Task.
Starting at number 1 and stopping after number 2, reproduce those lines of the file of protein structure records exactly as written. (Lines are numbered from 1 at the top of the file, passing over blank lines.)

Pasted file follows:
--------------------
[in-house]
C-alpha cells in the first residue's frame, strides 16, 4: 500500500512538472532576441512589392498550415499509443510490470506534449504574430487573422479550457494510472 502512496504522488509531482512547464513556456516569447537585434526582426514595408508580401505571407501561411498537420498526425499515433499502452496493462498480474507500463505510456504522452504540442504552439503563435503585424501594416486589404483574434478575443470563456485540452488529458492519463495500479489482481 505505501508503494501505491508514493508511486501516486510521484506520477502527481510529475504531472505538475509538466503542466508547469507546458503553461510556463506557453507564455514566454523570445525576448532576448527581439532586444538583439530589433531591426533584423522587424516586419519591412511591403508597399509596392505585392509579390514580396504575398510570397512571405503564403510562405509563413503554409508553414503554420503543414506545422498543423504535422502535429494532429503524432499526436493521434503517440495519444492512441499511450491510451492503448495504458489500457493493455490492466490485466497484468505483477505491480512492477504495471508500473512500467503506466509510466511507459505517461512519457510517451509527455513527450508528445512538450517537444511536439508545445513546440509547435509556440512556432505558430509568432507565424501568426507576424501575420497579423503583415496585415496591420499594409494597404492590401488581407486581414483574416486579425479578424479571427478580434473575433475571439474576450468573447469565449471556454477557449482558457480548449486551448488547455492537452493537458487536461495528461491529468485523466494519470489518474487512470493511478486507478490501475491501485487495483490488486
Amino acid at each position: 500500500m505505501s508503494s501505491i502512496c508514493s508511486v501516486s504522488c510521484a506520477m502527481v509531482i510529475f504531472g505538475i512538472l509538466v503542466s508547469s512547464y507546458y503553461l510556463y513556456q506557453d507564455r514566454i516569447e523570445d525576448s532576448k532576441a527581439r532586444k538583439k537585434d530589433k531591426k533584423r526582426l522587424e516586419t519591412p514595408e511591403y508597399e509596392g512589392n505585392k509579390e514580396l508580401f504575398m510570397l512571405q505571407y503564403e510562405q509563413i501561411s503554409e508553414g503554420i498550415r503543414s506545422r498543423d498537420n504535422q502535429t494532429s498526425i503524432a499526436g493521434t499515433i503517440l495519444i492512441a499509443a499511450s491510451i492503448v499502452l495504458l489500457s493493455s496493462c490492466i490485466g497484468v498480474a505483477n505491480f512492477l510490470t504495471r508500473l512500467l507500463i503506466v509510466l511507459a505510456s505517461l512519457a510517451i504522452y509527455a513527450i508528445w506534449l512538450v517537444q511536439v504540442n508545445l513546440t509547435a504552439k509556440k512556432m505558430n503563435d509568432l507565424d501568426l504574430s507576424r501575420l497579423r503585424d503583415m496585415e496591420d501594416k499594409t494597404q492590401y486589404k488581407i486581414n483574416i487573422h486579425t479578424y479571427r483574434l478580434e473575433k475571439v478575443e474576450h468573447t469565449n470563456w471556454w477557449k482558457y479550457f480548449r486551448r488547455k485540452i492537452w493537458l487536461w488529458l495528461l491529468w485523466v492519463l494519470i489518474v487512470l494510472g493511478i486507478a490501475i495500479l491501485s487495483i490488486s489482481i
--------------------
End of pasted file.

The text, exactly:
[in-house]
C-alpha cells in the first residue's frame, strides 16, 4: 500500500512538472532576441512589392498550415499509443510490470506534449504574430487573422479550457494510472 502512496504522488509531482512547464513556456516569447537585434526582426514595408508580401505571407501561411498537420498526425499515433499502452496493462498480474507500463505510456504522452504540442504552439503563435503585424501594416486589404483574434478575443470563456485540452488529458492519463495500479489482481 505505501508503494501505491508514493508511486501516486510521484506520477502527481510529475504531472505538475509538466503542466508547469507546458503553461510556463506557453507564455514566454523570445525576448532576448527581439532586444538583439530589433531591426533584423522587424516586419519591412511591403508597399509596392505585392509579390514580396504575398510570397512571405503564403510562405509563413503554409508553414503554420503543414506545422498543423504535422502535429494532429503524432499526436493521434503517440495519444492512441499511450491510451492503448495504458489500457493493455490492466490485466497484468505483477505491480512492477504495471508500473512500467503506466509510466511507459505517461512519457510517451509527455513527450508528445512538450517537444511536439508545445513546440509547435509556440512556432505558430509568432507565424501568426507576424501575420497579423503583415496585415496591420499594409494597404492590401488581407486581414483574416486579425479578424479571427478580434473575433475571439474576450468573447469565449471556454477557449482558457480548449486551448488547455492537452493537458487536461495528461491529468485523466494519470489518474487512470493511478486507478490501475491501485487495483490488486